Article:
TikTok ventures into restaurant business – Arab News

  • 36

DUBAI: Short-form video app TikTok is home to some of the internet’s hottest trends, including food recipes that often go viral and are shared across other platforms.
In Ramadan this year, the company said more women used the app to look for short-form content related to cooking, especially around noon. Cooking is also one of the top categories during the holy month, giving rise to hashtags such as #RamadanFood, #SahoorTime and #CookFromHome.
It will soon be possible for consumers to order their favorite TikTok dishes from restaurants in the US as the app partners with Virtual Dining Concepts and Grubhub to launch TikTok Kitchen.
Launching next year, TikTok Kitchen will feature branded delivery-only restaurants across the US. The menu will be based on the app’s most-popular dishes including baked feta pasta, which was ranked the most-searched dish of 2021 by Google, reported Bloomberg. Other initial menu items will include pasta chips, smash burgers and corn ribs.
The menu is expected to change on a quarterly basis, according to initial plans, with the potential of adding dishes that go viral on the platform, Robert Earl, co-founder of Virtual Dining Concepts, told Bloomberg.
TikTok said in a statement that it would dedicate some profits from the restaurants to the creators of the dishes, but it is unclear at this time how revenue sharing will work.
TikTok Kitchen plans to launch around 300 locations that will start delivering dishes in March, with plans to open more than 1,000 restaurants by the end of 2022.
DUBAI: Kantar, which bills itself as “a data-driven analytics and brand-consulting company,” has released a report on the trends and predictions it believes will shape the media industry in 2022.
“The media landscape has always been dynamic, with the pandemic further fueling all the change,” said Keerat Dhillon, the regional associate director and media effectiveness measurement lead for Kantar’s Insights division, in a press release.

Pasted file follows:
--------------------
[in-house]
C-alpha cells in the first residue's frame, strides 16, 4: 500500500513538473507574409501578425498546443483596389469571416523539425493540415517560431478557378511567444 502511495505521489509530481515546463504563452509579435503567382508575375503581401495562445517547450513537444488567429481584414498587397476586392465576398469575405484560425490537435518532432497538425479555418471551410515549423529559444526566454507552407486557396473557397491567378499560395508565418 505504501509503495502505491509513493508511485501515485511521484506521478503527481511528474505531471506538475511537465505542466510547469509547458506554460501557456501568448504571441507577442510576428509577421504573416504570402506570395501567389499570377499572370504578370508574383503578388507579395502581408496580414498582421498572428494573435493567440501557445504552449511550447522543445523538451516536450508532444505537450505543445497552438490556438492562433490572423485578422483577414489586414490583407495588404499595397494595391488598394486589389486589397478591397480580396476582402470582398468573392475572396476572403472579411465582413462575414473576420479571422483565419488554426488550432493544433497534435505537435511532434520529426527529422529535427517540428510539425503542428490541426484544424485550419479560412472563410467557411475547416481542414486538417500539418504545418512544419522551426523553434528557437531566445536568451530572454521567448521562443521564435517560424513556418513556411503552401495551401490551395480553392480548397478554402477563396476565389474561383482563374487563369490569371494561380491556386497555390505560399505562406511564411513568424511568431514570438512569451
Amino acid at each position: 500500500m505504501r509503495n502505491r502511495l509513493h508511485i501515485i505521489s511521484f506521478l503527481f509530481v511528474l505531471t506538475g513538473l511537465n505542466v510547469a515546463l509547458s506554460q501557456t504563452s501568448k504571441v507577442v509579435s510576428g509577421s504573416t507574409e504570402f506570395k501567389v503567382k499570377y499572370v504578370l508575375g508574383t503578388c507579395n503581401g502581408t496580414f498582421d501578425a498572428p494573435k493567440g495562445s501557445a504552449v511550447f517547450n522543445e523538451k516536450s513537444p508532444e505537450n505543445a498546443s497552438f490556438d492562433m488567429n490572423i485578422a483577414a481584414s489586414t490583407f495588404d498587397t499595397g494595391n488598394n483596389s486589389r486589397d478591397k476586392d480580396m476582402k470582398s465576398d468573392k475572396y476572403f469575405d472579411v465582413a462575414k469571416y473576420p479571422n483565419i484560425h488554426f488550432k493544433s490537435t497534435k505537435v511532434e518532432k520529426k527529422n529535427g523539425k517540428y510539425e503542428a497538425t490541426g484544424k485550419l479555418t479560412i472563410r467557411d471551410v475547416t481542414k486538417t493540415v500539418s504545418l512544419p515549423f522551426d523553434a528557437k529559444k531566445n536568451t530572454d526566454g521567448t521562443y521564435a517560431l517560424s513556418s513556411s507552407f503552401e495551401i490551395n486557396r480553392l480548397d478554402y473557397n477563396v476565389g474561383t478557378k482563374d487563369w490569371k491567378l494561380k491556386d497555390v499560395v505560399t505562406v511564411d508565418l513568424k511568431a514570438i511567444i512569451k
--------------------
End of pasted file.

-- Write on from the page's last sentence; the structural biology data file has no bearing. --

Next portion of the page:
“Digital consumption increased massively, and while some newer players grew exponentially during this time, advertisers still need to think very strategically about how to steer and operate in this changing landscape,” she added.
The report focuses on five key areas: video streaming, remodeling of the commercial internet, performance media and marketing, a new approach to data, and adapting to COVID-era behaviors.
As more video-on-demand viewing figures are published, content owners and producers will command higher licensing and carriage fee negotiation rights than before, and streaming platforms for sports and e-sports will gain more traction with fans, Kantar predicts.
Single-subscription offerings will become less common as platforms continue to consolidate due to the need to offer better and more content bundles to attract viewers in an increasingly crowded space.
A serious recalibration of the commercial internet is now underway, the company says. “Brands and agencies are experimenting with hybrid data strategies that fully encompass privacy, purposefully blending their owned consumer data with panel-based sources and other high quality — and fully consented — third-party data,” the report states. Targeting is expected to become more contextual and brands are expected to invest heavily in direct-integration-based management systems to measure campaign effectiveness.
During the pandemic, many brands shifted to performance-based strategies to survive. Now, as the market rebounds, Kantar’s experts expect to see increased competition for performance marketing spend, with local retail giants becoming more sophisticated at e-commerce. They also anticipate a rebalancing of spend across performance media and brand-building campaigns.
Data is at the center of a lot of these changes, and advertisers’ attitudes toward data are also expected to change, with high-quality data becoming the fastest-growing issue in the next year, the company predicts. Kantar’s experts anticipate that brands will lean into their direct consumer relationships to make the most of their own data. They will also experiment more and develop new ways of using this data to tackle the lack of competitive data intelligence in the hope of developing greater understanding of their consumers.
Finally, there is no doubt that consumer behavior has changed during the pandemic and some of these changes are here to stay, the company says. “Brand offerings will need to reflect and shape the changed realities of consumer behavior,” the report says. Businesses will need to focus on consumer needs including convenience, value, sustainability, and innovation. Although this can be a challenge, it is also an opportunity for brands to explore different and deeper audience segments and grow their brand beyond existing audiences.